7 on Your Side Investigates: Fake construction falls in NY contributing to rise in rent, home costs

Kristin Thorne Image
Tuesday, November 7, 2023
Fake construction falls contributing to rise in rent, home costs
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7 On Your Side Investigative Reporter Kristin Thorne has the report.

NEW YORK (WABC) -- The 7 On Your Side Investigates team has learned about a scam involving fake falls in New York that is costing everyone from construction companies to homeowners and renters.

The owners of several restoration companies in New York City tell Eyewitness News they have been receiving false claims from workers who said they fell while on the job.

"We're finding in some cases they never even worked at the job site," Jeff Heiser, the vice-president of K. Waterproofing, told investigative reporter Kristin Thorne. "They're just looking up permits and job sites and just filing claims."

Steve Katz, the owner of K. Restoration, says he rarely used to get fall claims. But in the last several years, he's getting one or two claims a year.

"I used to pay maybe $300,000 a year in liability insurance," he said. "Now, I pay $2 million."

The contractors have to pass on the cost of the higher insurance premiums to the building owner who then has to pass it along to the homeowner and renter.

"They're paying for it every day," James Fenniman, adjunct professor at St. John's University School of Risk Management, said. "It's a silent tax that they don't know about. So, when you have that rent increase or maintenance increase and it goes up 12%, 4% may have come from the insurance."

Construction industry insiders believe the bogus claims are happening because of a New York Labor Law which dates back to the late 19th century.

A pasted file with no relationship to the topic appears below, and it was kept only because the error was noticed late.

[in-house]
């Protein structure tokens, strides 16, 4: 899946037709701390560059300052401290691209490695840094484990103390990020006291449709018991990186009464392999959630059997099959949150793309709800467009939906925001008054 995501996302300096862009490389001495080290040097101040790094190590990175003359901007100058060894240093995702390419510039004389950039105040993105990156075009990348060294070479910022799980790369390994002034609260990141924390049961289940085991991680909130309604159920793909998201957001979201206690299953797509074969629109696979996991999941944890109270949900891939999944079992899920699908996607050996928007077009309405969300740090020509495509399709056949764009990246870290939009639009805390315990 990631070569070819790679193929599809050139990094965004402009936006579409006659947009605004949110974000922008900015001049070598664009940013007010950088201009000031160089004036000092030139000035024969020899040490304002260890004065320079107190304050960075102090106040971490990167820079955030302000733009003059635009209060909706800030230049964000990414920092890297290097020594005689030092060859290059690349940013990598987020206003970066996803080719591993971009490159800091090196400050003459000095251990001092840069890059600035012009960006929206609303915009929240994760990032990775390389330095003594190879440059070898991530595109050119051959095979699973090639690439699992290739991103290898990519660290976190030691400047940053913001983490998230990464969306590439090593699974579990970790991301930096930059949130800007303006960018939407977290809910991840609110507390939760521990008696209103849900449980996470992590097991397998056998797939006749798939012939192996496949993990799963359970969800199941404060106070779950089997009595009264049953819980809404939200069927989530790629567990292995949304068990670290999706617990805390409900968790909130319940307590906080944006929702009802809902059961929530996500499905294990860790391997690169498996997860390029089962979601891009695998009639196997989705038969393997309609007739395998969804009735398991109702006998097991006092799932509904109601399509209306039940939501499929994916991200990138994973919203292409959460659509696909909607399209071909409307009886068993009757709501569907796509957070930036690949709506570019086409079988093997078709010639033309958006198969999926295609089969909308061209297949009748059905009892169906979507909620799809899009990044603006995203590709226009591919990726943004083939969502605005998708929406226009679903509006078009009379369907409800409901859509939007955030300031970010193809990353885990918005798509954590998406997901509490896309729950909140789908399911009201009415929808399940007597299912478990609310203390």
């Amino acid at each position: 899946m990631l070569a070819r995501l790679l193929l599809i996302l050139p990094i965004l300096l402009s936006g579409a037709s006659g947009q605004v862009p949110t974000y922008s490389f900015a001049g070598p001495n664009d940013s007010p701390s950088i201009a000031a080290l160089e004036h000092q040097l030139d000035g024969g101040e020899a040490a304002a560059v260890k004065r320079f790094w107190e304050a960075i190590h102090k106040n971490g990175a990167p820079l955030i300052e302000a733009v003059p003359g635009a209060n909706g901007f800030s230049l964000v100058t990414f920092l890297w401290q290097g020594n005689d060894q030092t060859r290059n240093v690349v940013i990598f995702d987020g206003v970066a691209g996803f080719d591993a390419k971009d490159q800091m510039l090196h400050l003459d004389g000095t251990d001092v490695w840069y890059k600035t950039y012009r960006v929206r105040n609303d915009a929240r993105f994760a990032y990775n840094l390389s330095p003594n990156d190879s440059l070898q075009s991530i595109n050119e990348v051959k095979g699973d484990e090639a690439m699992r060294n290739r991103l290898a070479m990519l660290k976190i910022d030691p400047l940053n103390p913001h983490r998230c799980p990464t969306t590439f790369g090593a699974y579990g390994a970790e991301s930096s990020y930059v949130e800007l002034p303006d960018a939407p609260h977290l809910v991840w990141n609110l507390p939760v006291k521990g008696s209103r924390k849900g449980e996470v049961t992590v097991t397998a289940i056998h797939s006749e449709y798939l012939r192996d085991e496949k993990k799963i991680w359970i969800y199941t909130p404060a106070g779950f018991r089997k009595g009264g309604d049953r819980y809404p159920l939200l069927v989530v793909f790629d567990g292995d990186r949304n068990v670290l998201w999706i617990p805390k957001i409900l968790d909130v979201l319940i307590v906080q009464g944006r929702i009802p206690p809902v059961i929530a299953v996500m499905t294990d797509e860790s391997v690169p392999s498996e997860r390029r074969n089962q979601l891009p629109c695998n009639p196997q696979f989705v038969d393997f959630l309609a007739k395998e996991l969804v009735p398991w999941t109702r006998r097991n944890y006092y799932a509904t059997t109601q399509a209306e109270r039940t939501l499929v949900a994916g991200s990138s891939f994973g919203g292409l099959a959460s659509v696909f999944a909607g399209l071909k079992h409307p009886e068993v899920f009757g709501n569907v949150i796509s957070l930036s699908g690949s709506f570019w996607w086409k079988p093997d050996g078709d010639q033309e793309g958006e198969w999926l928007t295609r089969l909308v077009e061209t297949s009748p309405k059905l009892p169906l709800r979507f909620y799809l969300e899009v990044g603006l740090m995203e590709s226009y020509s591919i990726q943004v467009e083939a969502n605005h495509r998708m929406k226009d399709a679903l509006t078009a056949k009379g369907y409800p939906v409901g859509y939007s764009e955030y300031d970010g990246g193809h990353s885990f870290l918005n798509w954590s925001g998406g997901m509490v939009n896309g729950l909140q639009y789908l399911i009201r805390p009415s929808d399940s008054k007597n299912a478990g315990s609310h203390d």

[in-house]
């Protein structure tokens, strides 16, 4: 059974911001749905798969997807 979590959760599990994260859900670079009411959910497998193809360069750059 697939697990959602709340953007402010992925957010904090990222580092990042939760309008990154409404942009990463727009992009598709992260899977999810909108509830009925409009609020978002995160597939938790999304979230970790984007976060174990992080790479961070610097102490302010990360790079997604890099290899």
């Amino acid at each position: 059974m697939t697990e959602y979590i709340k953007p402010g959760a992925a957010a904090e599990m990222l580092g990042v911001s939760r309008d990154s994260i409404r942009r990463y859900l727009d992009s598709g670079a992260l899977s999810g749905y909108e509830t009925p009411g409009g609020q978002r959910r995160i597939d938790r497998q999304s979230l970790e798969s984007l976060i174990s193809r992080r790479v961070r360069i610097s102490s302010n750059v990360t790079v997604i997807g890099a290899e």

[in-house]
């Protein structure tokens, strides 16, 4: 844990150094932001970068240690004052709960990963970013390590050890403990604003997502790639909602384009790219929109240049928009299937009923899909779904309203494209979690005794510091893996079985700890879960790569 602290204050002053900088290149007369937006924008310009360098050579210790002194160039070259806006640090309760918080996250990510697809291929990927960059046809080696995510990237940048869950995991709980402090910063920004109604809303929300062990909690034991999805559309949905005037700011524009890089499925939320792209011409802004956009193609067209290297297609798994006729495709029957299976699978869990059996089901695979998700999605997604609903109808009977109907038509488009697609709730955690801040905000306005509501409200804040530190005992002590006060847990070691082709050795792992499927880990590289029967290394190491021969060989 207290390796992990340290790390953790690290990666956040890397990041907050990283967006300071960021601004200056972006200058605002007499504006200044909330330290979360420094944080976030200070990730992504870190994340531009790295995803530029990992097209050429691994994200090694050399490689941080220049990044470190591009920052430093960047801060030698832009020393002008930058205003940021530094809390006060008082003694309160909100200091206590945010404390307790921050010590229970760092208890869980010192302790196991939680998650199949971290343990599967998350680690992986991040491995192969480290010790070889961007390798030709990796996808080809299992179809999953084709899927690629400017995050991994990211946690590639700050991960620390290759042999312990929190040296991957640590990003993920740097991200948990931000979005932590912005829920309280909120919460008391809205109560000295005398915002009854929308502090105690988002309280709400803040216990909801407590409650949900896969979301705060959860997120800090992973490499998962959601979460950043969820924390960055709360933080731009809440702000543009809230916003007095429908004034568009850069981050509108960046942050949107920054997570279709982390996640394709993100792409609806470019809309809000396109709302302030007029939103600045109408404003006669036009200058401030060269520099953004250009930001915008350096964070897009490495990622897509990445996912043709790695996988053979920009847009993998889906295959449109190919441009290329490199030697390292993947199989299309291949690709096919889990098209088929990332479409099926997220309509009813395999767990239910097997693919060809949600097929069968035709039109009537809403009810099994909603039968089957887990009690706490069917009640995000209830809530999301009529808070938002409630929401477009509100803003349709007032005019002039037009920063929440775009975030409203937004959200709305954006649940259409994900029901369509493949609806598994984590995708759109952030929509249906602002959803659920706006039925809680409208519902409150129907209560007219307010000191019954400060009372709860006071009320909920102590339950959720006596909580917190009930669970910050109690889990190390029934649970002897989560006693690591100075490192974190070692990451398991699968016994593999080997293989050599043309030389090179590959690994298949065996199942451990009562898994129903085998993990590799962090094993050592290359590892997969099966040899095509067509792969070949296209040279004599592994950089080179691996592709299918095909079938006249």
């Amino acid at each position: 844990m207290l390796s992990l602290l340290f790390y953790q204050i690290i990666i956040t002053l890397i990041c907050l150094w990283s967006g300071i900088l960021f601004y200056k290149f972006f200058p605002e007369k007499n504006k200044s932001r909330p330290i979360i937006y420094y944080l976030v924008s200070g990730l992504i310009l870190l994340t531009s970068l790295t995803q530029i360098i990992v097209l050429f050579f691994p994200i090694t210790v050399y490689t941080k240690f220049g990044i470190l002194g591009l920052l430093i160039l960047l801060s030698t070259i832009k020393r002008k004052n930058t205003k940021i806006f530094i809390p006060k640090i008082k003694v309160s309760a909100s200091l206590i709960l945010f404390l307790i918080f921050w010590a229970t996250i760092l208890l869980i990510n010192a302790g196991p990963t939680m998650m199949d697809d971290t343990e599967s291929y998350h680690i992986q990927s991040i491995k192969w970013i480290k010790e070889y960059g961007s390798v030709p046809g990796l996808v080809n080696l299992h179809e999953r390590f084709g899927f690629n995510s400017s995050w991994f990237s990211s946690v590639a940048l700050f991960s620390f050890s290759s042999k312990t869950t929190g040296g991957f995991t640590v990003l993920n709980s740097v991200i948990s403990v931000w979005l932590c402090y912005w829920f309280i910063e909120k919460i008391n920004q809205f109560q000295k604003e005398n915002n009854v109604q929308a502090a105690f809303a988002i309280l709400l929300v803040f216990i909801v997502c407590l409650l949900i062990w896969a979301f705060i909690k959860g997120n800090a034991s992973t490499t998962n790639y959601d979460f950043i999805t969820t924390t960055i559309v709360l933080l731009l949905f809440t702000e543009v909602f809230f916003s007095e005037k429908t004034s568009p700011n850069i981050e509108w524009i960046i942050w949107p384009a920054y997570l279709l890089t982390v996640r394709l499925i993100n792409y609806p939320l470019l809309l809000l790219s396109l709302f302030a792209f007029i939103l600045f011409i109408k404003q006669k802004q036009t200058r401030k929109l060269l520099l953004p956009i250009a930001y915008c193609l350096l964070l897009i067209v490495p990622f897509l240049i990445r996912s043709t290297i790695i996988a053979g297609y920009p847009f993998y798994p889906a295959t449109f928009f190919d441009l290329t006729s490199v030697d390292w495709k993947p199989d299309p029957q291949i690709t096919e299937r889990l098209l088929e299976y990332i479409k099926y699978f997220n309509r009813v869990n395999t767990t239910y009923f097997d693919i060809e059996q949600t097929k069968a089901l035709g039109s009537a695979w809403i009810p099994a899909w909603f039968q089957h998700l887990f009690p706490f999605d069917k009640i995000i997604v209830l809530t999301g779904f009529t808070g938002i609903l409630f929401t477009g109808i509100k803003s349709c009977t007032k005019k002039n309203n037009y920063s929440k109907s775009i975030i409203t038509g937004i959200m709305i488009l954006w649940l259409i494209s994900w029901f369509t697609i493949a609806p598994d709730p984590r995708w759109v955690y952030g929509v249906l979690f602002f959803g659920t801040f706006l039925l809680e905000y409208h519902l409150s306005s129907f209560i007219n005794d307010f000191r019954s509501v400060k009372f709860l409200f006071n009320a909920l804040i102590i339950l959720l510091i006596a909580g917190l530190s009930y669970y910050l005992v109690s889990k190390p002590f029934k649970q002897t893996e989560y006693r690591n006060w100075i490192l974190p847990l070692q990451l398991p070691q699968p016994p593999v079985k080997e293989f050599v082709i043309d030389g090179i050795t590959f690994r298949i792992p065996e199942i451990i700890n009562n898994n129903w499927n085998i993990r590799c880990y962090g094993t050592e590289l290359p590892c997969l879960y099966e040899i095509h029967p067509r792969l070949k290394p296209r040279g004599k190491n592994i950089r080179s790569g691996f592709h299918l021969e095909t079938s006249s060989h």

New York Labor Law 240 and 241, which was established in 1885, makes a property owner or construction employer fully liable if a worker falls from any height and is injured. The worker bears no responsibility for the fall under the law, although some appellate court judges have denied plaintiffs' claims under the law.

New York is the only state with such a regulation.

Heiser says his company does jobs in Connecticut and New Jersey, yet the company has no claims in those states.

"In other markets, like New Jersey and Connecticut, you'll have a myriad of contractors and the same type of work, same materials, same labor, same everything, will be half the price of that of New York and that's mostly driven by insurance costs," Heiser said.

"We never have these accidents in New Jersey or Connecticut where we do probably the same amount of work," Katz said.

Eyewitness News obtained videos and documentation related to two recent falls from construction sites.

A Bronx-based restoration company says it received a claim from a worker who said on September 20 he tripped and fell while working on a job on West 190th Street. The worker said in a worker's compensation claim that he hurt his "neck, back, both knees and both shoulders."

The company says the worker had been let go a month before and wasn't even supposed to be at the job site.

Eyewitness News reviewed the surveillance video, and it shows the worker come down a ladder, take a few steps and then sit down on the sidewalk. The worker does not appear to trip or fall. A few seconds later, another worker comes down the ladder and helps the worker get up and limp away.

William Ross, of East New York, shared surveillance video of two men appearing to conduct a fake fall in front of his home. Ross has work being done on his front porch, which is elevated one floor from the ground.

The video shows two men walk down the street and lie down right in front of Ross's property, directly below the porch construction work.

Moments later, someone in the neighborhood captured cell phone video of EMS responding to assist the two men. The men appear to be badly injured and you can see EMS crews take out a neck brace to wrap it around one of the men. They also have a stretcher nearby.

"I'm sure maybe a lawsuit is going to come up," Ross said. "It seems like they told EMS they fell from that platform up there."